Christopoulos responded that maintaining a West Lebanon station is important and a central location helps firefighters and paramedics respond to Route 12A, downtown and Route 10 neighborhoods quickly.

Overall, he said, the current station responds to about 775 emergency calls a year, with 550 of those within West Lebanon itself.

“It is an important asset to the city. We can’t just say, ‘Let’s abandon it,’ ” he told the crowd. “It will have a major impact on service, delivery and response times to the west side.”

Christopoulos’ search for a new West Lebanon fire station started last year after a study of Lebanon’s public safety buildings found that two of the city’s stations — those in downtown and West Lebanon — are too small and “not designed for the uses they see today.”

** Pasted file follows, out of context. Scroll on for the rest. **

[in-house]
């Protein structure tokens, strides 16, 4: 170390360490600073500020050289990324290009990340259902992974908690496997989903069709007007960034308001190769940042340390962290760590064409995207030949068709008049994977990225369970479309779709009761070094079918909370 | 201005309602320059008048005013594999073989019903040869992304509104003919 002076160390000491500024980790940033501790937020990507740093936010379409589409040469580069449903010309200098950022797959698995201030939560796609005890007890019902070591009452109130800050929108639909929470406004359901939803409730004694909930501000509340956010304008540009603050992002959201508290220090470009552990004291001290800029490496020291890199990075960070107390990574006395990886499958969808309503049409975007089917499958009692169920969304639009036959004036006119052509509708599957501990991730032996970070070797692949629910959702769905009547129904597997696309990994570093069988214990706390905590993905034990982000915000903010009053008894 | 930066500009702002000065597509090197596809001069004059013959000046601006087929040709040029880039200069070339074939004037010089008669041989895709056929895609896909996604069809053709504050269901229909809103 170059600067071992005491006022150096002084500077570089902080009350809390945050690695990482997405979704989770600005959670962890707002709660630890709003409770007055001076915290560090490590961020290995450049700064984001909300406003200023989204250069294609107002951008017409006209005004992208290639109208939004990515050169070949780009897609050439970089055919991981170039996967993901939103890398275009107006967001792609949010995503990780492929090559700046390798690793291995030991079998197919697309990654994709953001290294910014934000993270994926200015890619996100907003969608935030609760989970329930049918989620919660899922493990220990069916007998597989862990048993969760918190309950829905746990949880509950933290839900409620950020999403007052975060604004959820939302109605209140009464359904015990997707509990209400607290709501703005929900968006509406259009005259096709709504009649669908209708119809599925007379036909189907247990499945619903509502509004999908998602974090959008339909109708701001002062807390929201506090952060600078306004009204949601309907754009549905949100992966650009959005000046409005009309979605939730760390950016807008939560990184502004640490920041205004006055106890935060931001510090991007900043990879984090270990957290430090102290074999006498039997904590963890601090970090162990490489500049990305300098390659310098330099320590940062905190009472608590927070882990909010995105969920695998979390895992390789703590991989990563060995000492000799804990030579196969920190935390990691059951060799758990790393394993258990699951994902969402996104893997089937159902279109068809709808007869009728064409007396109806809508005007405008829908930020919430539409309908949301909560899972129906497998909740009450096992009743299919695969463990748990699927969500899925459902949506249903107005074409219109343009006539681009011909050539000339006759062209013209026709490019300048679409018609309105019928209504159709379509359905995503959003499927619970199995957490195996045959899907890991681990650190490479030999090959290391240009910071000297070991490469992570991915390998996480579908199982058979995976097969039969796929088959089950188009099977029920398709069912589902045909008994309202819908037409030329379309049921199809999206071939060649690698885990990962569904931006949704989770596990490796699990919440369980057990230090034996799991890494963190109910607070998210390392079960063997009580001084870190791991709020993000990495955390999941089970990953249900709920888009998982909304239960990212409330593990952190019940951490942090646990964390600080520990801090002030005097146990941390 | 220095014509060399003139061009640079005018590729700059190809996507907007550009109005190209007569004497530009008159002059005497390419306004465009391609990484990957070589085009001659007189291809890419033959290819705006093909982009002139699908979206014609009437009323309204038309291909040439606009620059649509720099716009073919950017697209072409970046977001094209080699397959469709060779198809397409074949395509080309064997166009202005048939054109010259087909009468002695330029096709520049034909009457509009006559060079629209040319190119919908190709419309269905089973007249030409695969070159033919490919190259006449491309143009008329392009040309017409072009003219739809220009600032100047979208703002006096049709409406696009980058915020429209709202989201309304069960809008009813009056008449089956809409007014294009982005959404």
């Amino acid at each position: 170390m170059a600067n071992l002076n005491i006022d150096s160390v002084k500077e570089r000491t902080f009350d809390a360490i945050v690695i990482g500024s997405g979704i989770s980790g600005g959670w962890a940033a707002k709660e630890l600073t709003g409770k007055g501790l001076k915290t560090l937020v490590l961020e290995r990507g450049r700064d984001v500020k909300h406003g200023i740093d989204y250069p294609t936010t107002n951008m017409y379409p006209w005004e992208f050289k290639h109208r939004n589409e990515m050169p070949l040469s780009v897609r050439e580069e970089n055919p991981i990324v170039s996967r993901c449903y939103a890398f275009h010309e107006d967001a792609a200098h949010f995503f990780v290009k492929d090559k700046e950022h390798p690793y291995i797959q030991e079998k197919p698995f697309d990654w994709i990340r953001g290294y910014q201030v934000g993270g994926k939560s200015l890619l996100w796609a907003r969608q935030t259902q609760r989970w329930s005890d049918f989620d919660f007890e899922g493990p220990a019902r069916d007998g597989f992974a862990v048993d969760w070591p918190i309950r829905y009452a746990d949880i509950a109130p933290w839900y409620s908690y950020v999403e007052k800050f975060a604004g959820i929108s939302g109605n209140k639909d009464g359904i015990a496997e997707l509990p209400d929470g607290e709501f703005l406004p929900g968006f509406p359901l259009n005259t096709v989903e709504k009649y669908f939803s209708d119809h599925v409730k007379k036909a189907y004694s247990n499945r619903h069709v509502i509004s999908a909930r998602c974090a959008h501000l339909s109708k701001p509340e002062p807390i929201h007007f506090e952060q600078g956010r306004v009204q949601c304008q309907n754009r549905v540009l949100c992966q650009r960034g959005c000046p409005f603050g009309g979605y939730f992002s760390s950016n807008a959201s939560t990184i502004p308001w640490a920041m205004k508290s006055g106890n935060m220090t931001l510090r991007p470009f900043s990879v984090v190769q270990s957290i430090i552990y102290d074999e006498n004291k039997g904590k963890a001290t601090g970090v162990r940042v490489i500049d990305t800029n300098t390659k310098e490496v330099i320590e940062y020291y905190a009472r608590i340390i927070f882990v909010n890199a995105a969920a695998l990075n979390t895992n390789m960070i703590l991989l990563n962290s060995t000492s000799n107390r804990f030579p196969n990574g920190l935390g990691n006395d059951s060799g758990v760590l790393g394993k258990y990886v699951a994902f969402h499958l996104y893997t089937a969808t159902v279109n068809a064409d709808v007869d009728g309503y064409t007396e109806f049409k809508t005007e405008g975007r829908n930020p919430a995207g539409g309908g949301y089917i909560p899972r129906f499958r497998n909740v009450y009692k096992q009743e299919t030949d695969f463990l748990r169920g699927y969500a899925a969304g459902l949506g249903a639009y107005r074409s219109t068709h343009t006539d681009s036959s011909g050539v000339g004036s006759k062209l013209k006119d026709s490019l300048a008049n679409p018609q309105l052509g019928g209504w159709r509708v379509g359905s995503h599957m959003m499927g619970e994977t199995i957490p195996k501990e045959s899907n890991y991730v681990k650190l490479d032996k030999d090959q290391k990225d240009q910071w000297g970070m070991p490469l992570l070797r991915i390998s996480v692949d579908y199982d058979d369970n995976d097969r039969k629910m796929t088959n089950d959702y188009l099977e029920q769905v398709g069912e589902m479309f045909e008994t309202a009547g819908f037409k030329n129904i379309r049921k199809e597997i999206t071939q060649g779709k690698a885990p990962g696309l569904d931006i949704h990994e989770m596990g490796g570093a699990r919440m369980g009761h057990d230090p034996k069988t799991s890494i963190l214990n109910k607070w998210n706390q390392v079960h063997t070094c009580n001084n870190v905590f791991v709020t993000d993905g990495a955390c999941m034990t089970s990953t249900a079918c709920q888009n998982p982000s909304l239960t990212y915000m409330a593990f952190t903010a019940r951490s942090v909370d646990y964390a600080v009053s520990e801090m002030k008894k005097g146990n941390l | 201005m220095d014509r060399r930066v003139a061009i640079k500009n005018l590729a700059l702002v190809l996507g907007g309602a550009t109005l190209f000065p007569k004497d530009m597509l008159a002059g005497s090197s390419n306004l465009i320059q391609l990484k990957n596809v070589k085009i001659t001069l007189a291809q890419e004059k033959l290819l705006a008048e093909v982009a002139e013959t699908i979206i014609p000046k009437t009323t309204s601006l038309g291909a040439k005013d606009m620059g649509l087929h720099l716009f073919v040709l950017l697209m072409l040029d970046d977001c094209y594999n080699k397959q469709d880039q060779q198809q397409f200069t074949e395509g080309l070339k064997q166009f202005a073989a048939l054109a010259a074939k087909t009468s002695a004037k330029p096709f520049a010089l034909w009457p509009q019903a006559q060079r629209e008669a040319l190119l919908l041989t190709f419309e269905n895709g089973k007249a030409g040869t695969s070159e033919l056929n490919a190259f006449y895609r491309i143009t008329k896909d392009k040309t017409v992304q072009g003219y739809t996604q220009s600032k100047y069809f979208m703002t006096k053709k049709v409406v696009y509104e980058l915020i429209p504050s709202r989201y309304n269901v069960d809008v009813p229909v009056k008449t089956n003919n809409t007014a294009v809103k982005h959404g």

The current West Lebanon station was built in 1974 and sits on a roughly half-acre parcel of land that’s surrounded by commercial interests and an often-congested travel corridor, making it difficult to expand, consultants said.

And although the fire station is considered in “fair condition,” officials argue it needs accessibility upgrades, better insulation, new heating units and a new roof. The fire department, which is looking to better diversify, also is calling for gender-specific locker rooms, showers and sleeping quarters.

The Manchester-based firm Lavallee Brensinger Architects recommended that the fire department seek out a site that is at least 1 acre in size, wouldn’t affect response times and has access to both sewer and water.